Who actually attends a Broadway show? That’s the question that the Broadway League attempts to answer each year when it releases its annual demographics report. The latest report finds that more New Yorkers attended a Broadway show than in any season since 1998-1999 and the number of theatregoers under 18 years old was the highest since the League’s analysis began.
The report compares current Broadway habits in New York City to previous seasons and aids in predicting trends for the future. This report is the 20th publication in a longitudinal study that tracks the trends and changes of the Broadway audiences over time.
To gather its data, the League surveyed 48 different productions at 112 individual performance times. Shows were selected on a quarterly basis to represent what Broadway was offering that season (i.e., a proportionate number of musicals versus straight plays, revivals versus original works, and new productions versus long-running shows). Questionnaires were distributed at multiple performances per show to account for variances in the weekday, weekend, evening and matinee audiences. Completed questionnaires were tabulated and weighted based upon the actual paid attendance for each show. In total, 21,600 questionnaires were distributed and 11,906 were returned, representing a 55 percent rate of return.
Each year brings fluctuations to the make-up of the audiences due to a variety of reasons such as content, weather, the economy, and changing competition for leisure activities. Therefore, this longitudinal analysis is important to track the trends and changes of the Broadway audiences over time.
For the 2016-2017 season, Broadway shows yielded $1.45 billion in grosses. Total attendances reached 13.3 million. Attendance per playing week was 8,400, a 4 percent increase from the 2015-16 attendance per playing week of 8,081. Theatregoers came from near and far and represented a variety of ages and ethnic backgrounds, and showed different purchasing habits and theatregoing preferences.
The New York City audience accounted for 22 percent of theatregoers (or 2.85 million admissions), the highest percentage in 15 years. Another 18 percent came from surrounding suburbs.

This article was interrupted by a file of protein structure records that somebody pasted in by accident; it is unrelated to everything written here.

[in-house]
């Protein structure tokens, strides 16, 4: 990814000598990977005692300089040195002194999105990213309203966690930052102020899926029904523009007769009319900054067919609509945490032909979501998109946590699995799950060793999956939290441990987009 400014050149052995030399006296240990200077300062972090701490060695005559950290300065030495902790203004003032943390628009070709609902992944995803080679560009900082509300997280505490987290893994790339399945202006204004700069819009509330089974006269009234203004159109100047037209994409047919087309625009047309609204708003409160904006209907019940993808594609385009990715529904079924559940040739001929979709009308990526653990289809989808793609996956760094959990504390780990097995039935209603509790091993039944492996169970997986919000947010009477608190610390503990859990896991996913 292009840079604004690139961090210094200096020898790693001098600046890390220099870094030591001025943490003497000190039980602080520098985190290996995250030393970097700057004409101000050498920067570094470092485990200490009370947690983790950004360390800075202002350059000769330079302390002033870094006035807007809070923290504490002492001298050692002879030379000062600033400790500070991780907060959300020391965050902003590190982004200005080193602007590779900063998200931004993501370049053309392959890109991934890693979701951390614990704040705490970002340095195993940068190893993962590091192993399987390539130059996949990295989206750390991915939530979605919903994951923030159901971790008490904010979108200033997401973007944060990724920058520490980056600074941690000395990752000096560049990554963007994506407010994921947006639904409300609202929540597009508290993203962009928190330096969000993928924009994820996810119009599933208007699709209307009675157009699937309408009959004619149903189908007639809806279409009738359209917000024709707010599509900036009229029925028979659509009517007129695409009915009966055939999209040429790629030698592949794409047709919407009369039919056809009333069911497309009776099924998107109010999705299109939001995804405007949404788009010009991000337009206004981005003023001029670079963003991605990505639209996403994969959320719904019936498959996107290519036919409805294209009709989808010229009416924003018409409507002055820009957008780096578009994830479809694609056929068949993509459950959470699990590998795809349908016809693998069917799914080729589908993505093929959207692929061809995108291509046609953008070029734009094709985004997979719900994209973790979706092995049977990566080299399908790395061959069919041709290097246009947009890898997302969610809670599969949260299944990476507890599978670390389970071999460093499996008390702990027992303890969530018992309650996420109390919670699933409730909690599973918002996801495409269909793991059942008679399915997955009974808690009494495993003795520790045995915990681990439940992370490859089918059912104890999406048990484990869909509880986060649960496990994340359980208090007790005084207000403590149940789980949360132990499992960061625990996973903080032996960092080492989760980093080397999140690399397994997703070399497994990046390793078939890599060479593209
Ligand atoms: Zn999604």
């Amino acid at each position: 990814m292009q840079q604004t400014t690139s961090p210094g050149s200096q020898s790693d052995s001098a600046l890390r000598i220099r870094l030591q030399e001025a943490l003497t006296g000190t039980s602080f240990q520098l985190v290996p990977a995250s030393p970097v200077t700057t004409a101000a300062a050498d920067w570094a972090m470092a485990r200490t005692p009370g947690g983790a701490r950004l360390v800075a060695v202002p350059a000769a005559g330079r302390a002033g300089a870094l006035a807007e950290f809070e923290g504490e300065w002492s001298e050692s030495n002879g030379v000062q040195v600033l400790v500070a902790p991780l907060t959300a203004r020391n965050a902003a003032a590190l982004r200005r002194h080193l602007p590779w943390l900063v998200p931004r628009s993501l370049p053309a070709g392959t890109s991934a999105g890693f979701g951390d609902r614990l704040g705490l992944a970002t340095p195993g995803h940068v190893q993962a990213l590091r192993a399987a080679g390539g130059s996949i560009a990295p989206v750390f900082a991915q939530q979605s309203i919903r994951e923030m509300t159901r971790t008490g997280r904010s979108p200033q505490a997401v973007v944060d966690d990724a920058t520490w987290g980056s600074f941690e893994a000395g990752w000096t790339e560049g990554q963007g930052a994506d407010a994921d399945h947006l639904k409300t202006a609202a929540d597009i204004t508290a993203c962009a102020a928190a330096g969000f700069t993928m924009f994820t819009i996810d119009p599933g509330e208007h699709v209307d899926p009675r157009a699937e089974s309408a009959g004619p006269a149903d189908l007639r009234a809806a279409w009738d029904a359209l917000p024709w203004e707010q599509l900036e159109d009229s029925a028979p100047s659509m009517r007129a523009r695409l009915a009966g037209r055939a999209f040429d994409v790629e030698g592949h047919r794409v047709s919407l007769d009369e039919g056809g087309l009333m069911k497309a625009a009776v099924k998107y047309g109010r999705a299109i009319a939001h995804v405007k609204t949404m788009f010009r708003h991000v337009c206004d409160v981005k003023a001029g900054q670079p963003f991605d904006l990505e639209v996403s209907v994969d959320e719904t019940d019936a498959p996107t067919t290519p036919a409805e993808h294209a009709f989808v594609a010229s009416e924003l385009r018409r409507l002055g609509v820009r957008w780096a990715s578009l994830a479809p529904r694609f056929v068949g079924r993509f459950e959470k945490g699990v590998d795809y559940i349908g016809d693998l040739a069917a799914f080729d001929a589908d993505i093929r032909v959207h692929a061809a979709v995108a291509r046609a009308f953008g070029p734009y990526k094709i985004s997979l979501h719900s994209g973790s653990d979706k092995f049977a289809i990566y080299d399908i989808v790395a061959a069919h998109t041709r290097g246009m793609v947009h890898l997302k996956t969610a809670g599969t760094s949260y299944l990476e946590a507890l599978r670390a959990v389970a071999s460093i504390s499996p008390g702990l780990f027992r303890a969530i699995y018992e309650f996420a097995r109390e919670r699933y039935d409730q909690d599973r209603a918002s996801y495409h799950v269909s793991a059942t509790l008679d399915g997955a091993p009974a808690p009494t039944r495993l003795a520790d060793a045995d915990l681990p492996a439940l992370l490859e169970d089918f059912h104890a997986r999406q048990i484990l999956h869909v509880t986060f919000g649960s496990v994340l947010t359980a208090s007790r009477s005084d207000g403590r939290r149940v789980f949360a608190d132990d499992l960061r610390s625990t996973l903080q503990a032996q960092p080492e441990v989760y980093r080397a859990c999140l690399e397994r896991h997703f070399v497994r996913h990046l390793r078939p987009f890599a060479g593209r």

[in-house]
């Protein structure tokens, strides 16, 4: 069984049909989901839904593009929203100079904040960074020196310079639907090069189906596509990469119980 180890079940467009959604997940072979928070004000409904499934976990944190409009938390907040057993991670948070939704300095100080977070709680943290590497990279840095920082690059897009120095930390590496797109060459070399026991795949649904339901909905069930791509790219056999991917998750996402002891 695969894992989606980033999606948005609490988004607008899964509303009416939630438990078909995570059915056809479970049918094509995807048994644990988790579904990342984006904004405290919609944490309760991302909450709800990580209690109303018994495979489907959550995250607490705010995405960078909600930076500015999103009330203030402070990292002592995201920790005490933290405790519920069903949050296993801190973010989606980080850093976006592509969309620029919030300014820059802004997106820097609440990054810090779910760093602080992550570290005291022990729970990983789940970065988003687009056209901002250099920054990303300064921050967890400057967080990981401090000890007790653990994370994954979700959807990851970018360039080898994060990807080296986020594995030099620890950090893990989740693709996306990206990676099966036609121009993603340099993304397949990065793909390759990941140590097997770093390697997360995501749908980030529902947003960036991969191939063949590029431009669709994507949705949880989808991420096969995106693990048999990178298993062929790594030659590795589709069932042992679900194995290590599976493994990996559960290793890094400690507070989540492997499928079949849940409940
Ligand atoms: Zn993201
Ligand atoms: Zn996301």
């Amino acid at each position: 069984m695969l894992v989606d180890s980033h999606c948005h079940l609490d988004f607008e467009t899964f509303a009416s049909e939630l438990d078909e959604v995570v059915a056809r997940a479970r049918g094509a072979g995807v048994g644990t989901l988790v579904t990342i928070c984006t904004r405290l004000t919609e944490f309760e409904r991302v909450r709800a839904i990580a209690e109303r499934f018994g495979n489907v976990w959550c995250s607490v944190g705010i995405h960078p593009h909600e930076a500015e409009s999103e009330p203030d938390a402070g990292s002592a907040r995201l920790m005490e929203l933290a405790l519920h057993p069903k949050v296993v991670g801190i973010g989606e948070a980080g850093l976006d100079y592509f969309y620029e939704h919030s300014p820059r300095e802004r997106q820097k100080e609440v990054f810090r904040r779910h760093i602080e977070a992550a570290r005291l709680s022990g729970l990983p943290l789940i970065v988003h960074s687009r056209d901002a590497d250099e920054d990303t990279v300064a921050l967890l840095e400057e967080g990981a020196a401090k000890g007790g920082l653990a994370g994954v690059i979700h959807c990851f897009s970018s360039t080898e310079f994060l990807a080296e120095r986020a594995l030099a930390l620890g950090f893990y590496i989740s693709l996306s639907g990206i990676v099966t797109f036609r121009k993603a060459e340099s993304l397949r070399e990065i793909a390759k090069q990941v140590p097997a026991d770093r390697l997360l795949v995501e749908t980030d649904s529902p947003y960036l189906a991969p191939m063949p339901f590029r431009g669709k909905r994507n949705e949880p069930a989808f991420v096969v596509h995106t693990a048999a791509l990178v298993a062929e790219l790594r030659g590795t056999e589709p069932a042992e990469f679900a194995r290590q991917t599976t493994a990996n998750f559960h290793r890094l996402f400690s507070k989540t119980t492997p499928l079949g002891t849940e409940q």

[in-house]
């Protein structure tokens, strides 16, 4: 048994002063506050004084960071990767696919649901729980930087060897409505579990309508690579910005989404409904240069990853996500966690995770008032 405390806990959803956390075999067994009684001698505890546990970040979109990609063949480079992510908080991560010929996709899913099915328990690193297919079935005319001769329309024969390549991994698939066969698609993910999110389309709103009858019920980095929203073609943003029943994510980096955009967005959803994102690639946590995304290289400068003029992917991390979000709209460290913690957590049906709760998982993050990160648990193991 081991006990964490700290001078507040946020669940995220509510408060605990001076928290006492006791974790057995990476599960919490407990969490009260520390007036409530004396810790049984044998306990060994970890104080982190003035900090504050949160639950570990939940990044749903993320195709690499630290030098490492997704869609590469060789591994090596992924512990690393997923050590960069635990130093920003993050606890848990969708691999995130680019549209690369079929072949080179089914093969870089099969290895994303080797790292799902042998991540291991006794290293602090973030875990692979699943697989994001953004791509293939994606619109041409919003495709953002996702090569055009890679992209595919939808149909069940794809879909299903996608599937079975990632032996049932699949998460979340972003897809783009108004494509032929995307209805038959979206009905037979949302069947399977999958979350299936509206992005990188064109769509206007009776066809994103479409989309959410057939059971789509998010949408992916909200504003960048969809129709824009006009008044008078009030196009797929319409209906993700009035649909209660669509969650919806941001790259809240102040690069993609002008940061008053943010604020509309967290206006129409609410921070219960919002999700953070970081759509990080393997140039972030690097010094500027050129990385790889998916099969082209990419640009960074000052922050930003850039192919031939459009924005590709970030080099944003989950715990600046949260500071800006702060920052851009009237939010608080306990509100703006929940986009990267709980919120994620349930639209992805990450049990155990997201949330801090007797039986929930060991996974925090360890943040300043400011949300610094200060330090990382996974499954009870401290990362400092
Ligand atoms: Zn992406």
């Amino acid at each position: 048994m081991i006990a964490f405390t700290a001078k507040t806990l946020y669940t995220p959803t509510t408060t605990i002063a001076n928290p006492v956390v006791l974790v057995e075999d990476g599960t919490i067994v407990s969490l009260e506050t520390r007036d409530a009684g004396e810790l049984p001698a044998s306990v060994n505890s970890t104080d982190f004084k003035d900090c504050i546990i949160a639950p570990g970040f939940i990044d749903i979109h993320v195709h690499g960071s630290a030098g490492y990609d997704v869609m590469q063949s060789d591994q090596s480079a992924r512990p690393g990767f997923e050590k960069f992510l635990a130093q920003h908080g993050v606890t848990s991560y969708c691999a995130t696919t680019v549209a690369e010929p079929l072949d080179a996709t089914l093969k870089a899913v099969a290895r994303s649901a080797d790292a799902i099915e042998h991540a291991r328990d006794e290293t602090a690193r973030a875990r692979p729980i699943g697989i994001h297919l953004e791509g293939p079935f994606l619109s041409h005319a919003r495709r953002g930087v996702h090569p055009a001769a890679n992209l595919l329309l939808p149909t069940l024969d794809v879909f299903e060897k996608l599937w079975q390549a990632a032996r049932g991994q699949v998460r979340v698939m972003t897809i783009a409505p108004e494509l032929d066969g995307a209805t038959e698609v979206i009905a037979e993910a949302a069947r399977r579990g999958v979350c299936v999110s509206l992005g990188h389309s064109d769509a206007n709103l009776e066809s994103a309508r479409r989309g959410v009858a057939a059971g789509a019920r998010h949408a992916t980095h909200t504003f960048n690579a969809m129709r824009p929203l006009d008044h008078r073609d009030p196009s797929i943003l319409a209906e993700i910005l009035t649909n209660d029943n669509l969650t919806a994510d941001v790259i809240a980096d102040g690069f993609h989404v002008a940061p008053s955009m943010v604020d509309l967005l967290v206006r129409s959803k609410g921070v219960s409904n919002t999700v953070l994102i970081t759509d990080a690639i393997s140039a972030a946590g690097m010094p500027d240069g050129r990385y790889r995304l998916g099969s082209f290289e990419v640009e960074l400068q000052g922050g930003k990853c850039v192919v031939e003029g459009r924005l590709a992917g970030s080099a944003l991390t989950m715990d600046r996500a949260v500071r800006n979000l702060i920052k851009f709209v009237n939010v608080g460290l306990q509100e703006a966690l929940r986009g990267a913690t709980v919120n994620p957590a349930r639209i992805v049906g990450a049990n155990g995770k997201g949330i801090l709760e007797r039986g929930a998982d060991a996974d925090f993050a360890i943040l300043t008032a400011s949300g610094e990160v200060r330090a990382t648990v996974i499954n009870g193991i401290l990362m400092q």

Tourists purchased approximately 61 percent of all Broadway tickets.
Attendance by theatregoers under 18 years old was 1.65 million. Twenty-five percent of respondents were under 25 years old. Moreover, there were another 1.62 million admissions by theatregoers aged 18 to 24.
Approximately half of respondents said they purchased their tickets online. American theatregoers were more likely than others to use the internet to purchase tickets, whereas those who reside outside of the U.S. were more likely to make the purchase in person.
For the past several seasons, approximately two-thirds (66 percent) of all attendees have been female. Fifty-one percent of female respondents said they made the purchasing decision to see the show, compared to 44 percent of male respondents. Playgoers tended to be more frequent theatregoers than musical attendees. The play attendee saw nine shows in the past year; the musical attendee, four.
Theatregoers reported personal recommendation as the most influential factor when it came to selecting a show to see. Other factors included the music, having seen the movie, internet listings and having seen the show before.
The average reported date of ticket purchase for a Broadway show was 42 days before the performance.
The report is available online at www.broadwayleague.com/research/order-research-reports.